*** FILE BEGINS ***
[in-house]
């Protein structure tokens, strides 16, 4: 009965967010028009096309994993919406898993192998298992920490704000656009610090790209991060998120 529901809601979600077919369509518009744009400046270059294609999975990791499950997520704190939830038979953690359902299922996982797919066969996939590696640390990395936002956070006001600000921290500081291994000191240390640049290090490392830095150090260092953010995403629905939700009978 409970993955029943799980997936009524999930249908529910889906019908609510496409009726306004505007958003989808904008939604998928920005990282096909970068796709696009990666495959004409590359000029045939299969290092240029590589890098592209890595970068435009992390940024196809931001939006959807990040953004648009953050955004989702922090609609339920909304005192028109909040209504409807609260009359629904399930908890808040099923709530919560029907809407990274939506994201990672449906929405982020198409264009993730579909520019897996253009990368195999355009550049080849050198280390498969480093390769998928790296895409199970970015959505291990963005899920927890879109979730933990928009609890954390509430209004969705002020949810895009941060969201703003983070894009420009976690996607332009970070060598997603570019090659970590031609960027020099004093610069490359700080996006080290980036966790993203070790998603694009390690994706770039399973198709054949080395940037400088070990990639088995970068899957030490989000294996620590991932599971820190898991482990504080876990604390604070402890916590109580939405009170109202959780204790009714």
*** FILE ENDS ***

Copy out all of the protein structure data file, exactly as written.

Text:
[in-house]
């Protein structure tokens, strides 16, 4: 009965967010028009096309994993919406898993192998298992920490704000656009610090790209991060998120 529901809601979600077919369509518009744009400046270059294609999975990791499950997520704190939830038979953690359902299922996982797919066969996939590696640390990395936002956070006001600000921290500081291994000191240390640049290090490392830095150090260092953010995403629905939700009978 409970993955029943799980997936009524999930249908529910889906019908609510496409009726306004505007958003989808904008939604998928920005990282096909970068796709696009990666495959004409590359000029045939299969290092240029590589890098592209890595970068435009992390940024196809931001939006959807990040953004648009953050955004989702922090609609339920909304005192028109909040209504409807609260009359629904399930908890808040099923709530919560029907809407990274939506994201990672449906929405982020198409264009993730579909520019897996253009990368195999355009550049080849050198280390498969480093390769998928790296895409199970970015959505291990963005899920927890879109979730933990928009609890954390509430209004969705002020949810895009941060969201703003983070894009420009976690996607332009970070060598997603570019090659970590031609960027020099004093610069490359700080996006080290980036966790993203070790998603694009390690994706770039399973198709054949080395940037400088070990990639088995970068899957030490989000294996620590991932599971820190898991482990504080876990604390604070402890916590109580939405009170109202959780204790009714």